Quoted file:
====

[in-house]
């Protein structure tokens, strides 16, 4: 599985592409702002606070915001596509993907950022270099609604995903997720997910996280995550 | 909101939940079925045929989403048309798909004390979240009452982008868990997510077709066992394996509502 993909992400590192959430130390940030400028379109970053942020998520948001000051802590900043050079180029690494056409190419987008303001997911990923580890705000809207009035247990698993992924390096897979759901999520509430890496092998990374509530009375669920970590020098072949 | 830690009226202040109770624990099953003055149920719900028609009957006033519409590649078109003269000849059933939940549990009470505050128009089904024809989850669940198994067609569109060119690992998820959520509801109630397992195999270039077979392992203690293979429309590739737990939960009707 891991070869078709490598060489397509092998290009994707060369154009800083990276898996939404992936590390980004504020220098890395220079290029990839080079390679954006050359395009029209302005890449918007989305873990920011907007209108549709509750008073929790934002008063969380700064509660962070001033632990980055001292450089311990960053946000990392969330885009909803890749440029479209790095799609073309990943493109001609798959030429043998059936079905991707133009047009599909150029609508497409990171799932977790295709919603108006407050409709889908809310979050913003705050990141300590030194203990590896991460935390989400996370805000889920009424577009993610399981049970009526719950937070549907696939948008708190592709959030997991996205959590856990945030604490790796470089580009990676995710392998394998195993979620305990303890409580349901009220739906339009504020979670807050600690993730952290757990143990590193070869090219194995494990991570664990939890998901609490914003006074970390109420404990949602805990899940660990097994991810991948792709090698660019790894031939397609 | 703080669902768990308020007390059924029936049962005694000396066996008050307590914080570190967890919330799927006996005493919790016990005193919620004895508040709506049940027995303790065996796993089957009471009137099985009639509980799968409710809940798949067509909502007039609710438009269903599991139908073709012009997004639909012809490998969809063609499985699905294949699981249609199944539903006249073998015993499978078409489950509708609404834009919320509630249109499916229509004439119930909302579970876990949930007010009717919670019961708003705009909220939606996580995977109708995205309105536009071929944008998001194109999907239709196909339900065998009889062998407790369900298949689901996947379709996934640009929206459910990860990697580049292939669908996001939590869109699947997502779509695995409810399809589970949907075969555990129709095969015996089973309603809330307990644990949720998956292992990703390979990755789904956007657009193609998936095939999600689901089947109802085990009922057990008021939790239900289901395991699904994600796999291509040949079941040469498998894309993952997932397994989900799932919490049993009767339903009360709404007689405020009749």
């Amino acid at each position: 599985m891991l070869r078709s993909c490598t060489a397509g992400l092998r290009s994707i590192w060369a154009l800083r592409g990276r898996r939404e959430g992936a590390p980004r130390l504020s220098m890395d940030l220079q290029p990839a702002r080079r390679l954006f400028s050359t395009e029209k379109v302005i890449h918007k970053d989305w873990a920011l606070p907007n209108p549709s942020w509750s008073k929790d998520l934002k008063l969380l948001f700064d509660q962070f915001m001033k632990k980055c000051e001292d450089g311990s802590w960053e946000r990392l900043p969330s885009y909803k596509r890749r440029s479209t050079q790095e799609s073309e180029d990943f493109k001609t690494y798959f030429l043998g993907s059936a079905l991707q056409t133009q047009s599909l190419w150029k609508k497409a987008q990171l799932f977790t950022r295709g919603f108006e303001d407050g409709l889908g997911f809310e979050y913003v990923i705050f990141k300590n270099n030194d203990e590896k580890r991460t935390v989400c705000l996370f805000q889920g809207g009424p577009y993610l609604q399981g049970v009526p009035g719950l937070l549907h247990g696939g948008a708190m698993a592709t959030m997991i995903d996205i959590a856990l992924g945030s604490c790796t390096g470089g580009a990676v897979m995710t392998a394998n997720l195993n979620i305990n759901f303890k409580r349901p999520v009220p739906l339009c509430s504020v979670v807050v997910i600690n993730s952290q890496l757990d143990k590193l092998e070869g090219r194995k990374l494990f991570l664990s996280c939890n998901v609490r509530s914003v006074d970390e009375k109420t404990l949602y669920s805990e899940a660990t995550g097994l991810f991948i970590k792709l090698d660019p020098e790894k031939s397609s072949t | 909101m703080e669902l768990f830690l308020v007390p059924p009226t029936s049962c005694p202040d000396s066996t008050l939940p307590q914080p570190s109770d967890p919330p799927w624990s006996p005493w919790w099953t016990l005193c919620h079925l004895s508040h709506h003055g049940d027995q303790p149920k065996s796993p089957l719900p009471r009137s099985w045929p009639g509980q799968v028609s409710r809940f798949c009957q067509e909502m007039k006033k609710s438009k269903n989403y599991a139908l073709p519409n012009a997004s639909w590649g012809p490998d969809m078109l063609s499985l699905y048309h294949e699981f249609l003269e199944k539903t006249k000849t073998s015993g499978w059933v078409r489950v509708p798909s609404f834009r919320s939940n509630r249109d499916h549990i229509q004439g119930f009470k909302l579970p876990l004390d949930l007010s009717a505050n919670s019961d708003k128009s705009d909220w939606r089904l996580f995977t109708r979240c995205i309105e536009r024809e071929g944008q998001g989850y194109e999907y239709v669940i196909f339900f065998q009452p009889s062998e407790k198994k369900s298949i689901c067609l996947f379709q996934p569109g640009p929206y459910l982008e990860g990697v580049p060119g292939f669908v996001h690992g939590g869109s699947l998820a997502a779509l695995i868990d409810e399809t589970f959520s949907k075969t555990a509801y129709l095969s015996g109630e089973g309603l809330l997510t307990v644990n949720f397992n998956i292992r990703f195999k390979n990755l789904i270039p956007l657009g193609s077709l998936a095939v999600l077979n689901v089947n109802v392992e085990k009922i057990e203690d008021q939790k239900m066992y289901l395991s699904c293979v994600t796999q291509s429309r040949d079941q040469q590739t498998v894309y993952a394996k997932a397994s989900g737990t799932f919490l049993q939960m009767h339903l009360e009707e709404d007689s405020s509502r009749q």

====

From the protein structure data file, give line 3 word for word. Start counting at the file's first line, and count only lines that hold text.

């Amino acid at each position: 599985m891991l070869r078709s993909c490598t060489a397509g992400l092998r290009s994707i590192w060369a154009l800083r592409g990276r898996r939404e959430g992936a590390p980004r130390l504020s220098m890395d940030l220079q290029p990839a702002r080079r390679l954006f400028s050359t395009e029209k379109v302005i890449h918007k970053d989305w873990a920011l606070p907007n209108p549709s942020w509750s008073k929790d998520l934002k008063l969380l948001f700064d509660q962070f915001m001033k632990k980055c000051e001292d450089g311990s802590w960053e946000r990392l900043p969330s885009y909803k596509r890749r440029s479209t050079q790095e799609s073309e180029d990943f493109k001609t690494y798959f030429l043998g993907s059936a079905l991707q056409t133009q047009s599909l190419w150029k609508k497409a987008q990171l799932f977790t950022r295709g919603f108006e303001d407050g409709l889908g997911f809310e979050y913003v990923i705050f990141k300590n270099n030194d203990e590896k580890r991460t935390v989400c705000l996370f805000q889920g809207g009424p577009y993610l609604q399981g049970v009526p009035g719950l937070l549907h247990g696939g948008a708190m698993a592709t959030m997991i995903d996205i959590a856990l992924g945030s604490c790796t390096g470089g580009a990676v897979m995710t392998a394998n997720l195993n979620i305990n759901f303890k409580r349901p999520v009220p739906l339009c509430s504020v979670v807050v997910i600690n993730s952290q890496l757990d143990k590193l092998e070869g090219r194995k990374l494990f991570l664990s996280c939890n998901v609490r509530s914003v006074d970390e009375k109420t404990l949602y669920s805990e899940a660990t995550g097994l991810f991948i970590k792709l090698d660019p020098e790894k031939s397609s072949t | 909101m703080e669902l768990f830690l308020v007390p059924p009226t029936s049962c005694p202040d000396s066996t008050l939940p307590q914080p570190s109770d967890p919330p799927w624990s006996p005493w919790w099953t016990l005193c919620h079925l004895s508040h709506h003055g049940d027995q303790p149920k065996s796993p089957l719900p009471r009137s099985w045929p009639g509980q799968v028609s409710r809940f798949c009957q067509e909502m007039k006033k609710s438009k269903n989403y599991a139908l073709p519409n012009a997004s639909w590649g012809p490998d969809m078109l063609s499985l699905y048309h294949e699981f249609l003269e199944k539903t006249k000849t073998s015993g499978w059933v078409r489950v509708p798909s609404f834009r919320s939940n509630r249109d499916h549990i229509q004439g119930f009470k909302l579970p876990l004390d949930l007010s009717a505050n919670s019961d708003k128009s705009d909220w939606r089904l996580f995977t109708r979240c995205i309105e536009r024809e071929g944008q998001g989850y194109e999907y239709v669940i196909f339900f065998q009452p009889s062998e407790k198994k369900s298949i689901c067609l996947f379709q996934p569109g640009p929206y459910l982008e990860g990697v580049p060119g292939f669908v996001h690992g939590g869109s699947l998820a997502a779509l695995i868990d409810e399809t589970f959520s949907k075969t555990a509801y129709l095969s015996g109630e089973g309603l809330l997510t307990v644990n949720f397992n998956i292992r990703f195999k390979n990755l789904i270039p956007l657009g193609s077709l998936a095939v999600l077979n689901v089947n109802v392992e085990k009922i057990e203690d008021q939790k239900m066992y289901l395991s699904c293979v994600t796999q291509s429309r040949d079941q040469q590739t498998v894309y993952a394996k997932a397994s989900g737990t799932f919490l049993q939960m009767h339903l009360e009707e709404d007689s405020s509502r009749q």